The present invention is particularly suitable for use with LEDs that are arranged such that both contacts can be contacted from one surface, such as the horizontally shaped LED shown. However, it should be understood that vertical LEDs may also be used. A laterally shaped device is typically arranged with a stepped electrode configuration with both electrodes on top of various levels of layers of the device. Thus, the electrodes do not share a common plane, but rather share a common top orientation with respect to the layer on which the electrodes are disposed. The charge carriers move laterally through the semiconductor layer relative to at least a portion of the current path in response to the bias. Several variations of such common shapes are well known and used in the art.

Each of the LEDs can include a first electrode or contact 22a and a second electrode or contact 22b. In the illustrated embodiment, the first contact 22 a is in contact with the mesa of the p-type layer contact 20, and the second contact 22 b is in contact with the n-type layer contact 18. The electric signal applied to the first contact 22a diffuses into the p-type layer 16, and the signal applied to the second contact 22b diffuses into the n-type layer 14. The first contact and the second contact may include various materials such as Au, copper (Cu), nickel (Ni), indium (In), aluminum (Al), silver (Ag), or combinations thereof. In still other embodiments, the contacts are indium tin oxide, nickel oxide, zinc oxide, cadmium tin oxide, titanium tungsten nickel, indium oxide, tin oxide, magnesium oxide, ZnGa 2 O 4 , ZnO 2 / Sb. , And conductive oxides and transparent conductive oxides, such as Ga 2 O 3 / Sn, AgInO 2 / Sn, In 2 O 3 / Zn, CuAlO 2 , LaCuOS, CuGaO 2 , and SrCu 2 O 2 . The choice of material used can depend on the placement of the contacts and the desired electrical properties such as transparency, junction resistivity, and sheet resistance.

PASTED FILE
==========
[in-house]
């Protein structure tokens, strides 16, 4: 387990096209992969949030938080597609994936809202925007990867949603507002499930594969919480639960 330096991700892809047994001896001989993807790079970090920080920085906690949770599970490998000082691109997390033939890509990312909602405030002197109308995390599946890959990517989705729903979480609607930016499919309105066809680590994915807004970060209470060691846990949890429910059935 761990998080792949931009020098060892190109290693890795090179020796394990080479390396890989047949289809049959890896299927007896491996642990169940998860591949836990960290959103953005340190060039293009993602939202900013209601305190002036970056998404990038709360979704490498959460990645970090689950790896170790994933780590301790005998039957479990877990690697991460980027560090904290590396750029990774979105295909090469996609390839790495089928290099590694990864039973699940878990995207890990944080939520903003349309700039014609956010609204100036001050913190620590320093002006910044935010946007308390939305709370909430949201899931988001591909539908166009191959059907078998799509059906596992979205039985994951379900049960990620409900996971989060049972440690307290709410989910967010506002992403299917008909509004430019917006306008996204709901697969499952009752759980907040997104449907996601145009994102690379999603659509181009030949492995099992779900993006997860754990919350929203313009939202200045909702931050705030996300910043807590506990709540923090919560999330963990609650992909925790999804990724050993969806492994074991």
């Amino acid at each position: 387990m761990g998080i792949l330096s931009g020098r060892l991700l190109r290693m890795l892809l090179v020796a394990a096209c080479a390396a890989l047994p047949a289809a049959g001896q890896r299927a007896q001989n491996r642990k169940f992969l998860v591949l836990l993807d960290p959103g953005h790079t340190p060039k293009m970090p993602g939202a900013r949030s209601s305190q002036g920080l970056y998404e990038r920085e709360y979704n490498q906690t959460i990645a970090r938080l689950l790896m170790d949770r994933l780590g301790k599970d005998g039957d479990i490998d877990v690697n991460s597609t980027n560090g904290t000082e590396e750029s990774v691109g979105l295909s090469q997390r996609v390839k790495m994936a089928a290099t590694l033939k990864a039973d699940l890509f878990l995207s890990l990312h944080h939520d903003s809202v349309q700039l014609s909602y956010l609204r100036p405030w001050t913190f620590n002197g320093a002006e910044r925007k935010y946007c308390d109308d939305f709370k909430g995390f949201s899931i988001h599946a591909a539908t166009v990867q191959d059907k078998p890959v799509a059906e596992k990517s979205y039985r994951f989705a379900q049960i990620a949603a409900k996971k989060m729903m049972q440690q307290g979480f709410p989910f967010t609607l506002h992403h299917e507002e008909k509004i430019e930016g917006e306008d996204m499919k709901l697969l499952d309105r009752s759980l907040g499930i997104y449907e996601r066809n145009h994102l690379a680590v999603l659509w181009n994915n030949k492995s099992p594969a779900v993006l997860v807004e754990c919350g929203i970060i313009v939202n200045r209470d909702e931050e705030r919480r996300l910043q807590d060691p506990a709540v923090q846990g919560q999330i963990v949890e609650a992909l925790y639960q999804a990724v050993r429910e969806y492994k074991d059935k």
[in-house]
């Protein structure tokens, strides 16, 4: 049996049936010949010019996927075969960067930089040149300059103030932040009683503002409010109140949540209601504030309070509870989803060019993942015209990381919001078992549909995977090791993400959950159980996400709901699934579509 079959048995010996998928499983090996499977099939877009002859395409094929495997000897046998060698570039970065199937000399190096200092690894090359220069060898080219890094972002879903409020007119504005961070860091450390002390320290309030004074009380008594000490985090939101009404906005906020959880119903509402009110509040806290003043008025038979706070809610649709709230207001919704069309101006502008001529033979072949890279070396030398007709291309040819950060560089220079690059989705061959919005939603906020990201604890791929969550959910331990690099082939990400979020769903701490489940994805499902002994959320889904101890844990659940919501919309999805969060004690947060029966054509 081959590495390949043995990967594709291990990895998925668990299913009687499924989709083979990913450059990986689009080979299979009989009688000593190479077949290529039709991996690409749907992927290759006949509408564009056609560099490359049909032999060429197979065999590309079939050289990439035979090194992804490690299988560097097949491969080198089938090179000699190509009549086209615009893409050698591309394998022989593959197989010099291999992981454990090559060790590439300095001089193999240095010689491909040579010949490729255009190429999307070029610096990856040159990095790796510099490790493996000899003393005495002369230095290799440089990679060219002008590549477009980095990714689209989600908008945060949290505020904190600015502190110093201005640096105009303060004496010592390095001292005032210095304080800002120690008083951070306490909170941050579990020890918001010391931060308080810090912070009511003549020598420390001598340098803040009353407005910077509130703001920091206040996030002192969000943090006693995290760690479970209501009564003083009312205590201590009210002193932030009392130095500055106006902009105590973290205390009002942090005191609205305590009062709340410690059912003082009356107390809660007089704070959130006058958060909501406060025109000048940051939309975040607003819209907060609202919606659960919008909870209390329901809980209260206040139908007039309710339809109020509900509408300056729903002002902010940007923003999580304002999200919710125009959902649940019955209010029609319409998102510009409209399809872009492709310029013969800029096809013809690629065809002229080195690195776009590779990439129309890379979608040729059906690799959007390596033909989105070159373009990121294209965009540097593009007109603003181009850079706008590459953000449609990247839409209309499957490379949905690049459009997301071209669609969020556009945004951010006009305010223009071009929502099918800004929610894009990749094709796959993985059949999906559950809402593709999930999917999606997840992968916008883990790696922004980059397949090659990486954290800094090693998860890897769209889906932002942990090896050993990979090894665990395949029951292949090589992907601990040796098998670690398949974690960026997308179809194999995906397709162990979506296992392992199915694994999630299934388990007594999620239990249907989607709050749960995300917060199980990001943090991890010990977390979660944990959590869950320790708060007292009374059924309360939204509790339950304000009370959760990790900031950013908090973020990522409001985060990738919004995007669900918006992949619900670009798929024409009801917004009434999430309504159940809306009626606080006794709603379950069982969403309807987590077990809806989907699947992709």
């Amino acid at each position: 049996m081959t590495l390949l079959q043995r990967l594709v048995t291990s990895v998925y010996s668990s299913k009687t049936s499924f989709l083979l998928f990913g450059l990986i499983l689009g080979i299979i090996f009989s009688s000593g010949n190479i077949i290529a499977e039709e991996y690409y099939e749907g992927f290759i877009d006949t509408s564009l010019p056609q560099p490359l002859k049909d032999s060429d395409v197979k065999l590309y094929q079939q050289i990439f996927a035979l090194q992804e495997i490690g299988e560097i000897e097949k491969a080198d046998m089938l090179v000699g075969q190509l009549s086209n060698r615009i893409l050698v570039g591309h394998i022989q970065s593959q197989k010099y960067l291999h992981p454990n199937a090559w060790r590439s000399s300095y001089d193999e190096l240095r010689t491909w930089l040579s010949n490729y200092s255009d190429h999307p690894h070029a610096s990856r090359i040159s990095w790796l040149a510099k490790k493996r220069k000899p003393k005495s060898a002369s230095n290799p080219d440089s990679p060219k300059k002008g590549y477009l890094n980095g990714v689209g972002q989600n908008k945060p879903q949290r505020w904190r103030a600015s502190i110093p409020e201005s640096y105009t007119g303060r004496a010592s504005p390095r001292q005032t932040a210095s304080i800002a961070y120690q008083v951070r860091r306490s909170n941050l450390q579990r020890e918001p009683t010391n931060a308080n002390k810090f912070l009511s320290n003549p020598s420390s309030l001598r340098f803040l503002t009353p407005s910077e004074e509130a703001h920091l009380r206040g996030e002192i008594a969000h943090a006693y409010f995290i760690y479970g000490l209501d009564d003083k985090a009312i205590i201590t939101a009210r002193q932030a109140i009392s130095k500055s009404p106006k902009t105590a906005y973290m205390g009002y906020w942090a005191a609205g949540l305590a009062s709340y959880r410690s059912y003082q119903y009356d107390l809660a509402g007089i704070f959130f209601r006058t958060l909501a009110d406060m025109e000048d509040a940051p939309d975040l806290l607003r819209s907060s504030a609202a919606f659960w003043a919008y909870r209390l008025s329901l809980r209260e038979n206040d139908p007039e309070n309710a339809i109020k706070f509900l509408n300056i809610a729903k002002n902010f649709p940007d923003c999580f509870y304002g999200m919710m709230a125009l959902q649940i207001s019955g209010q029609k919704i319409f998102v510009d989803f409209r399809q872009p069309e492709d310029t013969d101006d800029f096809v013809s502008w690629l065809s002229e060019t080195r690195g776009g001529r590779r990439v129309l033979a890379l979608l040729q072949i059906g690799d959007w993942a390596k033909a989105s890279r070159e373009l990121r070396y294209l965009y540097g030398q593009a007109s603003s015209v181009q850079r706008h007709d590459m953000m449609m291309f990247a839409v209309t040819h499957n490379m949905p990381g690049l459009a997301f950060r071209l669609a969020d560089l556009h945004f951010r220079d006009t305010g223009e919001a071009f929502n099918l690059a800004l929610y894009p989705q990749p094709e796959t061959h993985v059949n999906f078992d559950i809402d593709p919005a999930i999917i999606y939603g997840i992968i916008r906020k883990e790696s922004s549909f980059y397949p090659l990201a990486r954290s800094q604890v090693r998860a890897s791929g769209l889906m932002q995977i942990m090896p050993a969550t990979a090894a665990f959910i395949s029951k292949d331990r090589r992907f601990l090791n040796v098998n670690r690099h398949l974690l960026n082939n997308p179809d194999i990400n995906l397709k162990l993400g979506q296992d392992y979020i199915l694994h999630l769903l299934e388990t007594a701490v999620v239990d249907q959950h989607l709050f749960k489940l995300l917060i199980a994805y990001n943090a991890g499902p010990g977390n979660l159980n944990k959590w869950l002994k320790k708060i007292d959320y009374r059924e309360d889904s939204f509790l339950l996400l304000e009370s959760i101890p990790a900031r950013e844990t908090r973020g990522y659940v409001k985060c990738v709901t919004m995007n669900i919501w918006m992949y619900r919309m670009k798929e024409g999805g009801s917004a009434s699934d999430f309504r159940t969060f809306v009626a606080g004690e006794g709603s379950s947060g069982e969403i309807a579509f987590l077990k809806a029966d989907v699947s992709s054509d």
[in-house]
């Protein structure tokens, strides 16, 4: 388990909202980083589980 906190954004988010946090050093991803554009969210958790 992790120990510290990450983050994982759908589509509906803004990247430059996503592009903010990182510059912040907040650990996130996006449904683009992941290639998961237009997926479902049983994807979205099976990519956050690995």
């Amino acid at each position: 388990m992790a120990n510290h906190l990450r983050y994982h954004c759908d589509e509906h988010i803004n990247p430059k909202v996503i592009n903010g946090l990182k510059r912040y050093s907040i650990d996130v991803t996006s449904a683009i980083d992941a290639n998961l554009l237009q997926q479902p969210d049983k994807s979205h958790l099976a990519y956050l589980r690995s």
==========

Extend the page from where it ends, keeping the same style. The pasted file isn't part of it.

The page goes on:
It should be understood that other LED structures and shapes can be provided for use in the present invention having structures with multiple contacts that can be contacted from one surface. In such alternative embodiments, such contact can be provided by utilizing other conductive structures such as conductive vias, traces, or other conductive paths.

  In the illustrated embodiment, the first contact 22 a covers substantially the entire p-type layer 16 and the second contact covers a portion of the n-type layer 14. Since light is emitted primarily from the LED through the substrate 12, the first contact 22a and the second contact 22b do not interfere with or reduce the emission of light. In other embodiments, the first contact 22a and the second contact 22b can cover portions of the respective surfaces, or much of the respective surfaces, and can help spread current to the surfaces. Other layers or structures may be provided to become. In one possible embodiment, a thin current spreading layer, which can be transparent or translucent, can cover part or all of the p-type layer 16 and the n-type layer 14. Examples of such materials include transparent conductive oxides such as platinum (Pt) or indium tin oxide (ITO), although other materials can also be used. The first contact 22a and the second contact 22b may have various thicknesses. In a preferred embodiment, the electrodes / contacts 22a and 22b are substantially thick, made of metal, when / when the substrate 12 is thinned or removed, and when the GaN surface is further processed, for example by etching / If so, it provides the main mechanical support for the LED chip 10.

  In order to improve current spreading and injection from contacts, a current spreading structure (not shown) can be provided on the surface of the p-type or n-type mesa. The current spreading structure may have a variety of configurations, but preferably comprises a finger of conductive material on the surface of the LED that contacts one of the contacts 22a and 22b. The current spreading structure can be deposited using well known methods, and Au, Cu, Ni, In, Al, Ag, or combinations thereof, and conductive oxides and transparent conductive oxides It is possible to include the materials mentioned above. According to another possible embodiment, a filler 24 may be provided to electrically isolate the first contact 22a and the second contact 22b.